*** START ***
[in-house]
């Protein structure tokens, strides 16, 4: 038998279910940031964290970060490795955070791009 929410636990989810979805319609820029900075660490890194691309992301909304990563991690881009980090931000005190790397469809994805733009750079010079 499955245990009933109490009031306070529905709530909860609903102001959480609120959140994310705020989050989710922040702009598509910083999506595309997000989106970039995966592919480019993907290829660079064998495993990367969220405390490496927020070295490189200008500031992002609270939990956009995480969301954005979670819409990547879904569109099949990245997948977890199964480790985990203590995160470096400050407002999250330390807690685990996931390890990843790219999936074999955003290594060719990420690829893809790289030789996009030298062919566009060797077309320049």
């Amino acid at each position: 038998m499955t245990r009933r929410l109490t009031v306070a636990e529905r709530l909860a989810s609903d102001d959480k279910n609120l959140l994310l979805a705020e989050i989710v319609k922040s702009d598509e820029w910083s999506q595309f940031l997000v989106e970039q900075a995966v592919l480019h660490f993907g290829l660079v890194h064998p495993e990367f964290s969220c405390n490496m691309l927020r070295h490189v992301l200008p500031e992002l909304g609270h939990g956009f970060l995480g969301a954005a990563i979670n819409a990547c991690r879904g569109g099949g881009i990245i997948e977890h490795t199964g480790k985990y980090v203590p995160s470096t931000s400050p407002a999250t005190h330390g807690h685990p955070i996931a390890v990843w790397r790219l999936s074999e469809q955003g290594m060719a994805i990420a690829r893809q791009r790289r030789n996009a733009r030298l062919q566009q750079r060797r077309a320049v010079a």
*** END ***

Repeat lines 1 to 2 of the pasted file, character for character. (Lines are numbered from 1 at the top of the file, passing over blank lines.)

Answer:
[in-house]
């Protein structure tokens, strides 16, 4: 038998279910940031964290970060490795955070791009 929410636990989810979805319609820029900075660490890194691309992301909304990563991690881009980090931000005190790397469809994805733009750079010079 499955245990009933109490009031306070529905709530909860609903102001959480609120959140994310705020989050989710922040702009598509910083999506595309997000989106970039995966592919480019993907290829660079064998495993990367969220405390490496927020070295490189200008500031992002609270939990956009995480969301954005979670819409990547879904569109099949990245997948977890199964480790985990203590995160470096400050407002999250330390807690685990996931390890990843790219999936074999955003290594060719990420690829893809790289030789996009030298062919566009060797077309320049």